Thursday, October 13, 2016

TaskTimer, Reducing Your Exposure To The Internet

Internet is a great tool, but it often distracts us. This can be said of computer clutter in general--all the icons and files in close proximity make it too easy for us to dart off into an unexpected adventure. TaskTimer is a tool to limit our exposure to the distractions by tempering our access to the internet and by periodically reminding us to focus on a chosen task. It appears as a tray icon and is completely configured in one step by setting a desired nag message, the approximate frequency with which you'd like to see the nag message, and, finally, the target internet adapter (e.g. Wi-Fi) you'd like for the program to turn on and off, based on your needs.

Turning on TaskTimer will block all access to your immediate network, including your internet connection. Then, until you close the application, you will only be able to access the internet for the limited amount of time that you request for your internet goal. Likewise, there is additional functionality to encourage staying focused on non-internet goals as well. Exiting TaskTimer will re-enable your internet access.

It is well known that webpages and advertisements are designed to maximize our exposure to marketing material. Users may not even notice how much time they engage with content they never planned to consume. The result is hours upon hours of wasted time every day--hours that could have been spent productively enhancing one's skill set or one's social connections. The first step in making changes for the better is to understand and accept this potential challenge.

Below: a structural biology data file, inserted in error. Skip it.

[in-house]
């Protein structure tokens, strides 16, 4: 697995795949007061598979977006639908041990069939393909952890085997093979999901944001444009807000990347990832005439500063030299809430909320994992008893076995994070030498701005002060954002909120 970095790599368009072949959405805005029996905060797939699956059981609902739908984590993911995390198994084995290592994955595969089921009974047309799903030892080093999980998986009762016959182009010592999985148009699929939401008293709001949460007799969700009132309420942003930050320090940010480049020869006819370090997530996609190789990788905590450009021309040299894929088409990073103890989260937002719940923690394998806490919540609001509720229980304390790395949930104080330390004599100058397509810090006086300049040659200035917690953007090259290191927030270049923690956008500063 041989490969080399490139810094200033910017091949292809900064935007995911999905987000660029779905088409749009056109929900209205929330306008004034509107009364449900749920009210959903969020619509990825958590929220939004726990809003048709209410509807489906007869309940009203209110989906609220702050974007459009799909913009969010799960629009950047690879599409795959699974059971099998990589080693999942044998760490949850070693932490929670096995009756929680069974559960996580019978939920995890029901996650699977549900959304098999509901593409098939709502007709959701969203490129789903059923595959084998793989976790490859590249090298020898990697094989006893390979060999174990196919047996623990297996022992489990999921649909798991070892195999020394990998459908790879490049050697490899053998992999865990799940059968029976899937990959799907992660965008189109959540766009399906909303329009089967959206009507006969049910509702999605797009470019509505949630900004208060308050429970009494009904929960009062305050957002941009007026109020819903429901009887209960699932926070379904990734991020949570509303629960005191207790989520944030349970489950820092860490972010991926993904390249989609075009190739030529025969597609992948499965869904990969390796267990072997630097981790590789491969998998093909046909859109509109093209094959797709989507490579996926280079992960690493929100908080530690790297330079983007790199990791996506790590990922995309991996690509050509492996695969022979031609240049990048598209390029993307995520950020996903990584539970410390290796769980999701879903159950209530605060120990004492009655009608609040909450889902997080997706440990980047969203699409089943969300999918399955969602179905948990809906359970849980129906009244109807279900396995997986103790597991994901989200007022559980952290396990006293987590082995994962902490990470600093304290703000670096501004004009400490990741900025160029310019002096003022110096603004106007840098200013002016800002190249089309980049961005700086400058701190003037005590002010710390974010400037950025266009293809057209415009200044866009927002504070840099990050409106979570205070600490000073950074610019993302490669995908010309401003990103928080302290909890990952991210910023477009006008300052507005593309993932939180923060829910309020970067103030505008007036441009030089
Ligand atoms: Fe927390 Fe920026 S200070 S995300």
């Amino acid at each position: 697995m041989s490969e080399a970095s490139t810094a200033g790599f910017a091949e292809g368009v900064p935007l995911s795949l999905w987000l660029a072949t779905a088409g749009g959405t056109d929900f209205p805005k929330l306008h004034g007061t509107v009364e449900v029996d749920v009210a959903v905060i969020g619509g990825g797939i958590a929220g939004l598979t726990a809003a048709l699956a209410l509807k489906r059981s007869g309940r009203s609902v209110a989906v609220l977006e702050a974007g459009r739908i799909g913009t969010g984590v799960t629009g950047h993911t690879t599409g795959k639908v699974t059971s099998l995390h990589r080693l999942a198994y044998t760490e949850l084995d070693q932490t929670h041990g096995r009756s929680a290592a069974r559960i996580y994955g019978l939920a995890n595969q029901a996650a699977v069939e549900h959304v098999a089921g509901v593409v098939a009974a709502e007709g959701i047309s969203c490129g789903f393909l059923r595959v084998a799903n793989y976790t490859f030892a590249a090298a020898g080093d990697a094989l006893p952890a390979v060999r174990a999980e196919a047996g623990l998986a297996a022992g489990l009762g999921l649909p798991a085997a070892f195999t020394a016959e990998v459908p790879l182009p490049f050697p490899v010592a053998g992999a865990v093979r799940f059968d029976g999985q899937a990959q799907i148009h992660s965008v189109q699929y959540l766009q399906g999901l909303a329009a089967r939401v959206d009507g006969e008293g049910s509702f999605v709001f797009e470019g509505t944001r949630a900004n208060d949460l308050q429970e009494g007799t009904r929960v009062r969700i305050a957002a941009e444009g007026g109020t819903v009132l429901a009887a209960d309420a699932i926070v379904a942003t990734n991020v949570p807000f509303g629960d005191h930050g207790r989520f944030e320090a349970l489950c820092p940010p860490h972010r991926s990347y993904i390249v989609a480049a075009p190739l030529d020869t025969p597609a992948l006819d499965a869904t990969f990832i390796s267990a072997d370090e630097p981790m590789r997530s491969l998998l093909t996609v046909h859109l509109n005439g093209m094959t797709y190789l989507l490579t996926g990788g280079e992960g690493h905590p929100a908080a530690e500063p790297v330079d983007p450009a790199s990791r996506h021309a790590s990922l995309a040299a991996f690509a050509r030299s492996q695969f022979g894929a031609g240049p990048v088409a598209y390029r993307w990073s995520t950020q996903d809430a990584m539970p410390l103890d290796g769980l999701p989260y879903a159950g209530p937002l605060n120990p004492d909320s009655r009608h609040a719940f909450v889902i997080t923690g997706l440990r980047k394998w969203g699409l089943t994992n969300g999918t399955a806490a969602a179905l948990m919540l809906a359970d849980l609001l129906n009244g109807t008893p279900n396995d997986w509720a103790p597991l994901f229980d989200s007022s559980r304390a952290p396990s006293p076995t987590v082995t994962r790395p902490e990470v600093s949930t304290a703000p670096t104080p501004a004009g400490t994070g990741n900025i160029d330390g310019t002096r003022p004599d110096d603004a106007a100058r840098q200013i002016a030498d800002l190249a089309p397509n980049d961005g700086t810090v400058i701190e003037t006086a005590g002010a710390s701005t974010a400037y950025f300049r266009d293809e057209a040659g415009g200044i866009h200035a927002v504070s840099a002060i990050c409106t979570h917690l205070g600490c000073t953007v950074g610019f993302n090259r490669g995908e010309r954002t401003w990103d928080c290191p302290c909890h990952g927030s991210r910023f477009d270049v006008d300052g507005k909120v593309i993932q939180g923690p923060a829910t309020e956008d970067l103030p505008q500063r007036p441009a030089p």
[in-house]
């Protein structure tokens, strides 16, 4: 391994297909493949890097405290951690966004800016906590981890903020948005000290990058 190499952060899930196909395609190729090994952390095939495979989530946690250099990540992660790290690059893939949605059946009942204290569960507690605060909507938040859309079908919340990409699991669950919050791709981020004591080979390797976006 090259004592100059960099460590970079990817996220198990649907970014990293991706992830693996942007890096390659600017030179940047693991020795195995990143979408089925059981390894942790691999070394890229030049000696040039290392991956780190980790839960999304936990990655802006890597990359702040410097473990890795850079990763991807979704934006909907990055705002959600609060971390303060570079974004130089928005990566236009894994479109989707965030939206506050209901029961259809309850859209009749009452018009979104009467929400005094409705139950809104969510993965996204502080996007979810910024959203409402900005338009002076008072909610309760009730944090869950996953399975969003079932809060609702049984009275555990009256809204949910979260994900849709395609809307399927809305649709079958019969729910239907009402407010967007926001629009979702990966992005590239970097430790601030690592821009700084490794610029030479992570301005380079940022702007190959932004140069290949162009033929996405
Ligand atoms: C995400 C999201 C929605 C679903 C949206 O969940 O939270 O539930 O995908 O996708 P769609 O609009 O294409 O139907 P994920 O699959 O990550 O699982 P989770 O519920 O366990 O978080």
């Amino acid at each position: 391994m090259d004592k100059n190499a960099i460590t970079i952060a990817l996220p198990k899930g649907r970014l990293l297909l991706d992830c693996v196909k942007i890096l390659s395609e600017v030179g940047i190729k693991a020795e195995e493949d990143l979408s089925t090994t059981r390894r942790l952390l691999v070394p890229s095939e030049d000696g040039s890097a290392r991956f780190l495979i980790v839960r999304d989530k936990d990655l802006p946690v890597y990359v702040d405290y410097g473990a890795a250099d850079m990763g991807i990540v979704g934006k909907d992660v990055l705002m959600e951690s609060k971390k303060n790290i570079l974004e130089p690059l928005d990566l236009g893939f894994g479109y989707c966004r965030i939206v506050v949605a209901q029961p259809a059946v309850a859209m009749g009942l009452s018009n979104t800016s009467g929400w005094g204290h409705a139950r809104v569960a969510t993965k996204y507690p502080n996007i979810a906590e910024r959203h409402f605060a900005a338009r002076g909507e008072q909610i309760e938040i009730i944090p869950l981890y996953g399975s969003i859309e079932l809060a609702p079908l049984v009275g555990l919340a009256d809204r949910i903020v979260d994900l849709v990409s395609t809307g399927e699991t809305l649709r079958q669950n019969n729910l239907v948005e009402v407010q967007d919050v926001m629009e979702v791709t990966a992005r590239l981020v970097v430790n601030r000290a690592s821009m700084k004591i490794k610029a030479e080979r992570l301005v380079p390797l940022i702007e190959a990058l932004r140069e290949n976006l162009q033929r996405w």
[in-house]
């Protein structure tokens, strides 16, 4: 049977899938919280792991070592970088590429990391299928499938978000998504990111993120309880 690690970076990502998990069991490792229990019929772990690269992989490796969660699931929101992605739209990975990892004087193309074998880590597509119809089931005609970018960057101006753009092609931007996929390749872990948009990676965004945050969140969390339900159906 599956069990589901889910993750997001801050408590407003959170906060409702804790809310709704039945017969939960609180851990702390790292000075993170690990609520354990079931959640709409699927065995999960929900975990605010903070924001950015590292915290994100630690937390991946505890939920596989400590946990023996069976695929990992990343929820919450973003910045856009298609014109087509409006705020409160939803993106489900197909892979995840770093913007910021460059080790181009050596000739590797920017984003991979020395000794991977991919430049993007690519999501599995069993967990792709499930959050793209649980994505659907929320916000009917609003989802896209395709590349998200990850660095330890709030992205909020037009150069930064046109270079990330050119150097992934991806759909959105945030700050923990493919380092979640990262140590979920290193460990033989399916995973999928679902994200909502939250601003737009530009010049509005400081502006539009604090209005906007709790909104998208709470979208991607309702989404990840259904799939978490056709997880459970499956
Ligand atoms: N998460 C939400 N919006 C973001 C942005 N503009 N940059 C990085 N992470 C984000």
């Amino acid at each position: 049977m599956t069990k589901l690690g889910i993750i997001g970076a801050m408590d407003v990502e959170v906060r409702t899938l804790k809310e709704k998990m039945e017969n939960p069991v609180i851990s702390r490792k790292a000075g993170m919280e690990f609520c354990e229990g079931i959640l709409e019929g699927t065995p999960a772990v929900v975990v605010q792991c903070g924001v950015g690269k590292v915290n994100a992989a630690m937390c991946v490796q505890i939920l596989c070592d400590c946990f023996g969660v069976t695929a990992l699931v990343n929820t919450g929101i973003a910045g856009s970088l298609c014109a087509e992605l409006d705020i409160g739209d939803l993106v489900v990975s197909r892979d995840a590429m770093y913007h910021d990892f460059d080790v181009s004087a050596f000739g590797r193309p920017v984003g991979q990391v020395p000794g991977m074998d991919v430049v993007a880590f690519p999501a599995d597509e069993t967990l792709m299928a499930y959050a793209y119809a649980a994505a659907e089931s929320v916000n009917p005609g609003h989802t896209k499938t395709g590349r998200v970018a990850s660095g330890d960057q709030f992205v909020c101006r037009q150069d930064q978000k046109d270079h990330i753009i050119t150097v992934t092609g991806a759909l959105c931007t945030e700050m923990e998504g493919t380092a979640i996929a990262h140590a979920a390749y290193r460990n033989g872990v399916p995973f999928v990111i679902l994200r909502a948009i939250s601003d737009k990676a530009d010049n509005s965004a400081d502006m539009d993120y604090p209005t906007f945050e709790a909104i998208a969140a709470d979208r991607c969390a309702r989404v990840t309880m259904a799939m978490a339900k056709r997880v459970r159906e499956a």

Currently, there is no stand-alone solution to the problem of internet overindulgence. There are multiple websites that offer to keep track of your time online--even services that store a log of tasks you worked on--but these are still services, interested in keeping you online and not offline. TaskTimer takes the alternative approach that only freeware could take in that it asks for no contribution at all from the user. It respects the users decision about being offline, and enforces the user's intended goal of being online for only a limited amount of time, after which the internet gets shut off, prompting a re-examination of whether it's worth it for the user to continue browsing.

Using the code
Written in C# .NET Framework 4.0, the code for TaskTimer is attached as a Visual Studio project. Although currently fully-functional, it's highly likely that one may desire some additional feature(s), in which case they should feel free to change / enhance TaskTimer.

The core functionality uses System.Timers.Timer to monitor for changes every 15 seconds. Upon launching the application, ApplicationContext.cs stores the user's current internet configuration (IP address, etc.) into container class InternetDetails.cs. The user interface, Form.cs, displays the list of internet adapters in your computer that could be controlled by the program. The user is encouraged to store their settings before closing the initial popup window, although it is possible to close the UI and the program by selecting "Close Program" from the icon created in the task-bar. Pressing the "Save and Turn Off Internet" button will, indeed, turn off internet access.

By Reference